Lawsuit alleges Rite Aid discriminated against cashier for his cancer diagnosis and need for medical leave, firing him after he exercised his medical leave rights.

Oakhurst, California

January 5, 2021

Byron Creamer, a former Cashier, has now filed suit against his former employer, Rite Aid Corporation and Thrifty Payless, Inc. (dba) Rite Aid (“Rite Aid”). In his complaint filed on November 2, 2021, Case Number MCV086197 in Madera County Superior Court, Creamer claims that his former supervisor engaged in a pattern of unlawful discrimination on the basis of his disability, in addition to his need for medical leave.

In the lawsuit, Creamer alleges that he informed his supervisors that he had to take work off due to the problems associated with his eye, which was initially diagnosed as Bell’s Palsy, but would later be revealed to be undiagnosed cancer, the type of which is medically known as Langerhans cell histiocytosis. At first, Creamer’s suit alleges his doctor took him off work for a few days in October 2020 for conjunctivitis in his eye; then, tragically, a tumor was noticed by his physician in November of 2020, and a cancer diagnosis was confirmed in December of 2020. The lives of Creamer and his wife were shattered upon receiving the news, his lawsuit claims. Although Creamer hoped that Rite Aid management would be understanding during this difficult time, he alleges that their callous and indifferent actions following his diagnosis prove otherwise.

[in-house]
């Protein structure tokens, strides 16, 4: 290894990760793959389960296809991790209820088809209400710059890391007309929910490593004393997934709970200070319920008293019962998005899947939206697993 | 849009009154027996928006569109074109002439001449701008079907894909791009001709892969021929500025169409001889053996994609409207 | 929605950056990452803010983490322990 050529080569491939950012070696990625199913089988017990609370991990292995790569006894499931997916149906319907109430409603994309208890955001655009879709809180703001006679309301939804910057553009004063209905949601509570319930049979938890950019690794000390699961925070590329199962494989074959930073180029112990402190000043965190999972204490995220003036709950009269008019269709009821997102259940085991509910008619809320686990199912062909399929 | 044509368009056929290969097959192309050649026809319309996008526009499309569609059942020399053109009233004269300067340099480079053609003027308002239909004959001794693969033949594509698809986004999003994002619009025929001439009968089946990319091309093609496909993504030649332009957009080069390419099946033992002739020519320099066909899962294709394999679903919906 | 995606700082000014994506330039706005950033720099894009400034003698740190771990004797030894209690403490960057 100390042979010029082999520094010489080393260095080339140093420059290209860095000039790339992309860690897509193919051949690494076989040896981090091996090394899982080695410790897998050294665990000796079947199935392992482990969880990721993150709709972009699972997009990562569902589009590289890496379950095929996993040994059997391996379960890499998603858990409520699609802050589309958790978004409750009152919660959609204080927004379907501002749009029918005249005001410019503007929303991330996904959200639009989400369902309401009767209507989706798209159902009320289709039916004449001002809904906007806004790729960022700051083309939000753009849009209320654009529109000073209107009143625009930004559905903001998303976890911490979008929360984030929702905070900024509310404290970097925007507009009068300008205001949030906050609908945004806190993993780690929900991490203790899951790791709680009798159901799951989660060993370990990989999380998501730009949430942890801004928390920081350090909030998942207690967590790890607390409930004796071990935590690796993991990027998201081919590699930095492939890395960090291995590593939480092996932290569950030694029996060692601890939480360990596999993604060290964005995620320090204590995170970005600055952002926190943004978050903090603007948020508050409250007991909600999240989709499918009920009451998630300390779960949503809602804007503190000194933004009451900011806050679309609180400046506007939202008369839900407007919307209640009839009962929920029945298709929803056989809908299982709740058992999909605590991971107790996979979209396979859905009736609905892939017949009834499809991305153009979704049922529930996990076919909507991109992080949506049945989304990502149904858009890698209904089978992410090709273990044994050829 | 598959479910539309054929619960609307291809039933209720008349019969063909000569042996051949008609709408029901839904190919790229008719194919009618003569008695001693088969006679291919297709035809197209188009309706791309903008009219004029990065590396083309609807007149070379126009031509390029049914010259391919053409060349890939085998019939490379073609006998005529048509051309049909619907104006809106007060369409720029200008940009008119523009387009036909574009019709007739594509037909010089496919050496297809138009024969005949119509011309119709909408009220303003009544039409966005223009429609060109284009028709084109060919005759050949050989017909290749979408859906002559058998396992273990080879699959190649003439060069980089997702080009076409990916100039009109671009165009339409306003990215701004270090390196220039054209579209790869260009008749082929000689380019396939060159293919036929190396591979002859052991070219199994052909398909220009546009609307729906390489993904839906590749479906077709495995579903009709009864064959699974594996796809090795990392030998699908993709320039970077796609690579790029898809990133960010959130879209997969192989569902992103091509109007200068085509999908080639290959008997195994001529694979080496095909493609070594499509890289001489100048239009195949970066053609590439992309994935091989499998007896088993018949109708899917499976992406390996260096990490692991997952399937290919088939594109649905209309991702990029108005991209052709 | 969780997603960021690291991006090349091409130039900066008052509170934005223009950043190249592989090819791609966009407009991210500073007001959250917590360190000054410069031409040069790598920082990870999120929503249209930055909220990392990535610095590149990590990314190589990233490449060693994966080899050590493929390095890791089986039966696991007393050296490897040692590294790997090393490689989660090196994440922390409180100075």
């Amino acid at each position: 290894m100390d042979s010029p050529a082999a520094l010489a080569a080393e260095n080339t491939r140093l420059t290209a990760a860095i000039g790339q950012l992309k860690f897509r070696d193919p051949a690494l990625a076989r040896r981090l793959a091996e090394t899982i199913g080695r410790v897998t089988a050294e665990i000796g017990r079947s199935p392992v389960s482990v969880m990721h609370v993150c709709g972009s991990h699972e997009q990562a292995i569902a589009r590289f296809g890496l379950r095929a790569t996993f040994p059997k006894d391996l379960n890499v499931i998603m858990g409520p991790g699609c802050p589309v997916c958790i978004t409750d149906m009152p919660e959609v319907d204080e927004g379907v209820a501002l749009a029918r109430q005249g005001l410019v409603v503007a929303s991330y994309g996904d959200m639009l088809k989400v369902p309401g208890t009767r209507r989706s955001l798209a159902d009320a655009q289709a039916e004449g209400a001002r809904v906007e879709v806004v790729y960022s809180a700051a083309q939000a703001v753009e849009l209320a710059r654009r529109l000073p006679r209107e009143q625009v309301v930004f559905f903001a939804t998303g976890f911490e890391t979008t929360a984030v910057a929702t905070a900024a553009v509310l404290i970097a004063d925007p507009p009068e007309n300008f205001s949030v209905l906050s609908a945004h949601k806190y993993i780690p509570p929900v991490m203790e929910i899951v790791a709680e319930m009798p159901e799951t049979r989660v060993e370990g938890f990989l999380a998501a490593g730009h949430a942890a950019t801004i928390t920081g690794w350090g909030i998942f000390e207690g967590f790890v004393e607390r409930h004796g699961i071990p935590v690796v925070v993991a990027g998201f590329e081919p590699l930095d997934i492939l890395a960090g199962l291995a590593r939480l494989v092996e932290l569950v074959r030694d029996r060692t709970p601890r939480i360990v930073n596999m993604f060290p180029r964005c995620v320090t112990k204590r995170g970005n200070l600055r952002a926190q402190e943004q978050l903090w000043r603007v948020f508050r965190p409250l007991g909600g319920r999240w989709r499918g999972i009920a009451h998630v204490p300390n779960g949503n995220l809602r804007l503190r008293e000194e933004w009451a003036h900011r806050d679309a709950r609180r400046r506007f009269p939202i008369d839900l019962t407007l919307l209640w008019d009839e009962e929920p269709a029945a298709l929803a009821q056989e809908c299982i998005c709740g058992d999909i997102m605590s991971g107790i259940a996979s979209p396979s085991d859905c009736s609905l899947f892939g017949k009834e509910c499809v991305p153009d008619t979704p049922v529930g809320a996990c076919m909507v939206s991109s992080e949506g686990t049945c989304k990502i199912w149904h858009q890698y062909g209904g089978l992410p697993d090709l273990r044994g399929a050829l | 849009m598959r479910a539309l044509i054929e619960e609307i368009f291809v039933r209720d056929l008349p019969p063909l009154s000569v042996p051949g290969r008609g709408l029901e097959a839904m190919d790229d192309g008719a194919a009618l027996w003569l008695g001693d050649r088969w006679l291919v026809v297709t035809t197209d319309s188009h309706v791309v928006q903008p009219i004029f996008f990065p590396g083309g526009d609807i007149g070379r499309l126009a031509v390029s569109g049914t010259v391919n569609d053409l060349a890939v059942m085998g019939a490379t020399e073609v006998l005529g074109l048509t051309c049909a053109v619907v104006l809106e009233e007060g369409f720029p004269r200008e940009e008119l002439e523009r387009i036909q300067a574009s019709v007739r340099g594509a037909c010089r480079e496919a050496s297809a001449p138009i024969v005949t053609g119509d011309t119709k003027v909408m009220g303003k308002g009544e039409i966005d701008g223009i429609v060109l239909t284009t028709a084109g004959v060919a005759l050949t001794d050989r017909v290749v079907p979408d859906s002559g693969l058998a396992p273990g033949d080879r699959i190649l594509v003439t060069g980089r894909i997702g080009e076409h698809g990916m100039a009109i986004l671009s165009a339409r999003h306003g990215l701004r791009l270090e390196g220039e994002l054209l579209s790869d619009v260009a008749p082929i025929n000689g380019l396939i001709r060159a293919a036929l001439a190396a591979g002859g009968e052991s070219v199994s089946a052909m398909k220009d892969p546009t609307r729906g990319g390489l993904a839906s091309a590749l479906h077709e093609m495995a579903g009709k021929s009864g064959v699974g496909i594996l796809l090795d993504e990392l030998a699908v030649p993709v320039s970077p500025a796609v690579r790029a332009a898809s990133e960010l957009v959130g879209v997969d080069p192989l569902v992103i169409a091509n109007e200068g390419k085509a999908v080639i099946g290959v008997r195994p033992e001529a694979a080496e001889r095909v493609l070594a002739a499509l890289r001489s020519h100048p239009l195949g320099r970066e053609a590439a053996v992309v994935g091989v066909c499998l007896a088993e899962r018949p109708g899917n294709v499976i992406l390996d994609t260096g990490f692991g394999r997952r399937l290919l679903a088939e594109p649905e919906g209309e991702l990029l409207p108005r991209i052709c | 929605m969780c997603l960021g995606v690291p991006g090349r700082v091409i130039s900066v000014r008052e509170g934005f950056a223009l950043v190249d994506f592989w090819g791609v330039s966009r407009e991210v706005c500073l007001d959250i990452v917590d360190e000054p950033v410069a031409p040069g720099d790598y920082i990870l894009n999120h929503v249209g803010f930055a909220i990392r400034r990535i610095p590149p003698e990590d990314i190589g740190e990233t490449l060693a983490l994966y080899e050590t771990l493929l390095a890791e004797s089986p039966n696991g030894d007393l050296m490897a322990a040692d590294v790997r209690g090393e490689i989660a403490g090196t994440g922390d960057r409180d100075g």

Throughout this time period, and prior to his termination, Creamer further alleges that he continuously informed his supervisors of the status of his health, including his cancer diagnosis. Creamer further claims he asked his supervisor for time off and was told to contact Rite Aid’s personnel who handled leaves of absence. Creamer alleges that the leave of absence personnel stated that he could not be granted any leave of absence, because he could only qualify for such leave with at least six months of employment.

Creamer’s lawsuit claims that Rite Aid personnel, including the leave of absence personnel, in addition to his supervisor, were aware of Creamer’s urgent need for medical leave to deal with his cancer. Creamer alleges that rather than accommodating this need, Rite Aid management instead illegally terminated his employment via letter in January of 2021. Creamer claims that this letter wrongfully states he was voluntary resigning, when in reality he was unlawfully terminated during one of the most difficult periods of his life.

Creamer is represented by attorney Kyle Todd, Esq. and Alfredo Nava, Esq. of Kyle Todd, P.C. Requests for comment can be directed to Mr. Todd, at (323) 208-9171 or kyle@kyletodd.com.